Archive for Recipes: Sweet

Wacky Cake

I’m in the process of writing a new cookbook, and inevitably, when I get into recipe development, I start thinking about when I was a kid, learning to bake. For me, as a cookbook author and recipe developer, one of the biggest challenges is creating recipes that are simple and clear enough for people to follow. I have to bear in mind that not everyone has been cooking and baking for the last 20 years, and put myself back into that beginner mindset.

This was compounded when I started visiting my mother’s recipe box. I lost my mom 12 years ago, but I only recently came into possession of her recipe box. The plan is to do some kind of a project with it, and make each of the recipes available to the rest of my family.

But thumbing through those stained recipe cards, written in my mother’s hand (and a few in 12-year-old Becky’s), I’m amazed at the skills I developed. There are no directions on any of her recipes. They are all just a list of ingredients and how long to bake it for. That’s it. It was just assumed you understood that you cream the butters and sugars together, then add the wet ingredients, then finally the dry. It’s no wonder I learned to bake–I had no other choice!

Wacky Cake Recipe

Wacky Cake Recipe written in my mom’s handwriting.

I came across one recipe in my mom’s box that I noted was vegan. Now, we were not vegan, just to be clear. We weren’t even vegetarian. So 98% of these recipes call for butter, milk and eggs. But this one, for some reason, didn’t.

It’s called Wacky Cake, and I thought I’d do a little research on ye ol interwebs about it. Turns out, the recipe was quite popular during WWII when things like butter and eggs were rationed, and scarce. But there were still occasions to celebrate during the war. There were birthdays and weddings and anniversaries. Cake-worthy occasions, that deserved celebration, even in the absence of the requisite ingredients. So they got creative (sounds a lot like what’s happening in the world right now, doesn’t it?)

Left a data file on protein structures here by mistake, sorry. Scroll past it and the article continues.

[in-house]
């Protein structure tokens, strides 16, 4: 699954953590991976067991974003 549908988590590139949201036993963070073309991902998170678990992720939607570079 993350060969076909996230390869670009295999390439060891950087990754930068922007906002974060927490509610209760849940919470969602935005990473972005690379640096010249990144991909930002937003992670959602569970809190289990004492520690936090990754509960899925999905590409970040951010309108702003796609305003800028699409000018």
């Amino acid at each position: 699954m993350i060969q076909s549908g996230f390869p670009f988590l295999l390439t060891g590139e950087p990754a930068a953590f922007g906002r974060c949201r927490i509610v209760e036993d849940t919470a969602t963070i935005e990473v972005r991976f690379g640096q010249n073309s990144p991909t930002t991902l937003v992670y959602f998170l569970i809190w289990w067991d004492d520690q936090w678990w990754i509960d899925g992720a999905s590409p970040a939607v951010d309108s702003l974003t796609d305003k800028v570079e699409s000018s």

A recently colourized version of a black and white photo of my mom and dad with my sister, Shelly. My mom is 20.

The recipe calls for a tablespoon of vinegar and also baking soda. Vinegar in an acid, and baking soda is a base. Put the two together? Magic!

Since I started talking about this recipe, so many people have said they have a similar recipe in their families, and universally, this cake is a favourite.

My friend, Chef Nathan Hyam, uses raspberry vinegar in his version. Another friend said they sub the water for coffee for a mocha version of the cake.

Just try it (assuming you can get flour!). I promise this cake does not disappoint.

Oh–the reason it’s called “Wacky Cake” is not just because it lacks milk, butter and eggs. You were also meant to make it by mixing the entire cake in the pan in which it was baked. That’s a little too wacky for me. I made mine in my Kitchen Aid, and I’ll give you directions for that. ūüėČ

Wacky Cake

(recipe courtesy of my mother, Lena Mary Coleman)

Ingredients

  • 1 1/2 cups flour
  • 1 cup sugar
  • 3 tbsp cocoa
  • 1 tsp baking soda
  • 1 tablespoon oil (my mom says “salad oil” I assume that means canola or vegetable)
  • 1 tsp vanilla
  • 1 cup water
  • 1 tablespoon vinegar

Method:

  1. In a large bowl place the flour, sugar, cocoa, and baking soda, and whisk well to combine. In a separate, smaller bowl, mix together the oil, vanilla, water and vinegar, and whisk well.